Since the rapidly growing age of globalization via internet and computers, humans witnessed a lot of positive developments though some negative use of internet & computers also developed. In the age of computers and its abuse has also developed a gamut of advanced crimes and which are addressed by the Information Technology Act, 2000.
When the ‘World Wide Web’ was developed it had no idea that it would also give rise to its misuse in committing crimes. For this reason, now we need laws to regulate internet/computer activities to stop and prevent its misuse.
What is Cyber-Crime?
In present time the usage of internet, computers and other electronic devices is so intense and immense that it cannot be ignored. Today, a majority population of the human race is dependent on such advancements right from paying bills to shopping or communication and transfers of data globally. Though, Cyber Crime is not defined in Information Technology Act, 2000 or in the I.T. Amendment Act, 2008 or in any other legislation in India. Internet crime is committed in various ways when crime & computers get together it is termed as cyber-crime.
Cyber-Crime in laymen terms includes all internet based and computer related crimes such as – phishing, credit card frauds, bank robbery, illegal downloading, industrial espionage, child pornography, kidnapping children via chat rooms, scams, cyber terrorism, creation and/or distribution of viruses, Spam and so on. All such crimes are computer related and facilitated crimes.
Origin of Information Technology Laws:
As we already said that due to this huge impact of globalization and computerization in every aspect including e-governance and e-commerce needs a certain degree of data protection and its respective misuses. It was during mid-90’s that an imminent need was required for preserving and protecting electronic data. Evidence and records, until then, were predominantly paper evidence and paper records or other forms of hard-copies only. The United Nations Commission on International Trade Law (UNCITRAL) adopted the Model Law on e-commerce in 1996. The General Assembly of United Nations passed a resolution in January 1997 inter alia, recommending all States in the UN to give favourable considerations to the said Model Law, which provides for recognition of electronic records and according to it the same treatment like a paper communication and record.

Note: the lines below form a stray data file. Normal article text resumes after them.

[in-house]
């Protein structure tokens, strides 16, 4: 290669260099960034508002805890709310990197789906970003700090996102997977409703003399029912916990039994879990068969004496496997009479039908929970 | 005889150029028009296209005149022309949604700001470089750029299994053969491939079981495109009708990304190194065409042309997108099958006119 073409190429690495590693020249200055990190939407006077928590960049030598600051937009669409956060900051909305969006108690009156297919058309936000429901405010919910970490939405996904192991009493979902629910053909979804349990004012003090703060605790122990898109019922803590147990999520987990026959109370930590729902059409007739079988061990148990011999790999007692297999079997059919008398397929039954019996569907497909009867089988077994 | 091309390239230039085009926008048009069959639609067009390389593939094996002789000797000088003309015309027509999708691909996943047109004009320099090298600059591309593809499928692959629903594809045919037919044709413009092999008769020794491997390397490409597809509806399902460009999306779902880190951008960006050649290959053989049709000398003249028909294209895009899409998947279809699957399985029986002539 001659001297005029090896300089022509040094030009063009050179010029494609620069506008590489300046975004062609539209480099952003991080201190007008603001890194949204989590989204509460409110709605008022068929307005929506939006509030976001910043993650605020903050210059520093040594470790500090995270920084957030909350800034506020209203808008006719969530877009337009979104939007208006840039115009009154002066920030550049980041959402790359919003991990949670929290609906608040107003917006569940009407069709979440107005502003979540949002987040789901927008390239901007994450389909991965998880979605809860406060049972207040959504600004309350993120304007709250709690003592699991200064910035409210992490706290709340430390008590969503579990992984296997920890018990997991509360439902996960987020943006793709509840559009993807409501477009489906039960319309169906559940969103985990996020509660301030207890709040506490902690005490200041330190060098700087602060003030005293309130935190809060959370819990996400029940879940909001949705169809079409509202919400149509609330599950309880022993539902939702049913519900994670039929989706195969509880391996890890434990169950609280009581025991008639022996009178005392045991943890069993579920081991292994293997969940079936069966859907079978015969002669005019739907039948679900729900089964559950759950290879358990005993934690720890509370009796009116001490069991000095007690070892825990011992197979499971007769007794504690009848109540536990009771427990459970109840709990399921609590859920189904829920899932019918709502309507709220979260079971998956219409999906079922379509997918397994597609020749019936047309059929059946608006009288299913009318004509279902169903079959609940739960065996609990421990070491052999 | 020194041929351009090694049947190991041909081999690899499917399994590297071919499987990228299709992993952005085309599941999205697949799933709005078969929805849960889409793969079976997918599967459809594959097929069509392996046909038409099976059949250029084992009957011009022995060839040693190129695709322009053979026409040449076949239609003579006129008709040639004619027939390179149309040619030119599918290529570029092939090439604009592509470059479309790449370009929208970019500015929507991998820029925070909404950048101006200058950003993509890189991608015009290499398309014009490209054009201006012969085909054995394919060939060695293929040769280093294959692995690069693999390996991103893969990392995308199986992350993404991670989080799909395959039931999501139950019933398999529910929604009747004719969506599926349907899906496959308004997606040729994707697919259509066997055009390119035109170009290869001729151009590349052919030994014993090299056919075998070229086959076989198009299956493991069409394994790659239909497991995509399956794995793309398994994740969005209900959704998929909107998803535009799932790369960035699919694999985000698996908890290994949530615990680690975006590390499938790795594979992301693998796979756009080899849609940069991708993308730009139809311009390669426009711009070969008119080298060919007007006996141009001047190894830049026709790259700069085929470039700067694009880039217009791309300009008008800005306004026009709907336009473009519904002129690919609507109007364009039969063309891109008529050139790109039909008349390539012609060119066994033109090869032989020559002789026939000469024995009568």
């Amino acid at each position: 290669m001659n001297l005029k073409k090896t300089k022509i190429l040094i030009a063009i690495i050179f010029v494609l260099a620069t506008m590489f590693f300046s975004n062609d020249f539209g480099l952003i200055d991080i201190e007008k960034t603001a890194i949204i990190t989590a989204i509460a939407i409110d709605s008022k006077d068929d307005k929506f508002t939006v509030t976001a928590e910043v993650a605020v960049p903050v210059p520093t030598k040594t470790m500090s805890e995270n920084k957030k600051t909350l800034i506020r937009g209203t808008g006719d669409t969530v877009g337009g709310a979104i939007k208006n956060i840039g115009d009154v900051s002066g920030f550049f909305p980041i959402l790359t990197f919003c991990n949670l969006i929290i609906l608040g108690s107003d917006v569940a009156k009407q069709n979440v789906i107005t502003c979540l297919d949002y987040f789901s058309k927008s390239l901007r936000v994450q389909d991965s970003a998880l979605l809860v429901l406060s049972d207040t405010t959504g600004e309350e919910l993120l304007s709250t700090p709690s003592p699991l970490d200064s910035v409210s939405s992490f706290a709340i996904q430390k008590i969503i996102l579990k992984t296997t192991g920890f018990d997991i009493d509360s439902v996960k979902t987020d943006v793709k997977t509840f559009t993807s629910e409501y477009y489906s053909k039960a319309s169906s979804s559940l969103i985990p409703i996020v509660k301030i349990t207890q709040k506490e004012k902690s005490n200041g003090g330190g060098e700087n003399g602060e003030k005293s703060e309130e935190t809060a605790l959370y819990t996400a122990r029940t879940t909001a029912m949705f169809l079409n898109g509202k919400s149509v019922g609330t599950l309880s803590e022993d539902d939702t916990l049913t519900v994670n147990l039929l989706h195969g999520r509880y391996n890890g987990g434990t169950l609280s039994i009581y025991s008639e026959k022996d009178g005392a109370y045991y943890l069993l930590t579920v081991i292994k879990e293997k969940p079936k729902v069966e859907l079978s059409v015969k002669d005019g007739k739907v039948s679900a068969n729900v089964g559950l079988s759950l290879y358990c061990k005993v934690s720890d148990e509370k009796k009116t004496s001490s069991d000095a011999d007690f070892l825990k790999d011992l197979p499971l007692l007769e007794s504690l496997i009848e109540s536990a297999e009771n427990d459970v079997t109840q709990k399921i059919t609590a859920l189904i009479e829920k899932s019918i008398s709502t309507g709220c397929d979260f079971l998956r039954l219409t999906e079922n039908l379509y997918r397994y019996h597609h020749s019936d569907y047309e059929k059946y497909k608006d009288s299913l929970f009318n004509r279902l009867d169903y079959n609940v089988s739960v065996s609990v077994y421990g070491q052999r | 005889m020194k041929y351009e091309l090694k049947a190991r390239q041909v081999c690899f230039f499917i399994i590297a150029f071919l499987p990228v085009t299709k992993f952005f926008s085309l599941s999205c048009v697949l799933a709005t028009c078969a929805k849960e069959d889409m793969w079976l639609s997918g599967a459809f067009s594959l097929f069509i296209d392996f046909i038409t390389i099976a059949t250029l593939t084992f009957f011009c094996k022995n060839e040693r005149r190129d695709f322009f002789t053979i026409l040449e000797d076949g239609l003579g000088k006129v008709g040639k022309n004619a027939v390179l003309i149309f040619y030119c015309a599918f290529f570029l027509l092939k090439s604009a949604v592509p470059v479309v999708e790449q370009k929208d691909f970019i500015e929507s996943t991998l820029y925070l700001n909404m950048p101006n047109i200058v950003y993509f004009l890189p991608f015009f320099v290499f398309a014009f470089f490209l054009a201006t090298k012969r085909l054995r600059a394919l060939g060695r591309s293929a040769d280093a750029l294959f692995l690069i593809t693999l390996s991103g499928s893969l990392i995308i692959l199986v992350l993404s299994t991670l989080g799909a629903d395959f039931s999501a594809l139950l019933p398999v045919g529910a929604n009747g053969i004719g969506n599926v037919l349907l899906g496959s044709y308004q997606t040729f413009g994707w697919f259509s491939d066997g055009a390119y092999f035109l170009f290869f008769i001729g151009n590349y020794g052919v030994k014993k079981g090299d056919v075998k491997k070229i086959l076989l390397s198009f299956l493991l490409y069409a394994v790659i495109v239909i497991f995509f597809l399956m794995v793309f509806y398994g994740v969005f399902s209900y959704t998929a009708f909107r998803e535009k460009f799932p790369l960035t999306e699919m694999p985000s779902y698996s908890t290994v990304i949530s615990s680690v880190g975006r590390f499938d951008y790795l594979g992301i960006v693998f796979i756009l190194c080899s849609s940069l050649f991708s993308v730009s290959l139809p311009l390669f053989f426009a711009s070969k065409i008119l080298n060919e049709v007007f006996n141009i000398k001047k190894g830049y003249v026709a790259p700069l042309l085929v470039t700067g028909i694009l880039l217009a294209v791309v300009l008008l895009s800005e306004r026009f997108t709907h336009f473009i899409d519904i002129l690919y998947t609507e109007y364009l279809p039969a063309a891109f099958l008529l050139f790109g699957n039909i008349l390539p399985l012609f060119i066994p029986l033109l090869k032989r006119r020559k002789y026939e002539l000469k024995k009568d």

Information Technology Act 2000:
The Parliament of India passed its first Cyber-Law namely – The Information Technology Act, 2000 [IT ACT, 2000], which provides the legal infrastructure for e-commerce in India. The IT Act, 2000 reads its objective as under –
“to provide legal recognition for transactions carried out by means of electronic data interchange and other means of electronic communication, commonly referred to as “electronic methods of communication and storage of information, to facilitate electronic filing of documents with the Government agencies and further to amend the Indian Penal Code, the Indian Evidence Act, 1872, the Banker’s Book Evidence Act, 1891 and the Reserve Bank of India Act, 1934 and for matters connected therewith or incidental thereto.”
2008 Amendment to the IT Act:
A major amendment to the information technology act was made in the year 2008. This amendment introduced Section 66A which penalized sending of offensive messages. Also, other provisions like- Section 65 was made which talks about tampering with the computer source document. Section 66 deals with hacking, Section 66 C deals with using the password of another person, Section 66 F deals cyber-terrorism and many more considerate issues are addressed with this Amendment Act of 2008.
Overall, The Information Technology Act, 2000 is a historical step in the right direction by the Government of India. To adhere to the UNCITRAL, 1996 model and in promoting the growth of e-commerce and e-governance in the country, India has marked bigger achievement by bringing the Information Technology Law.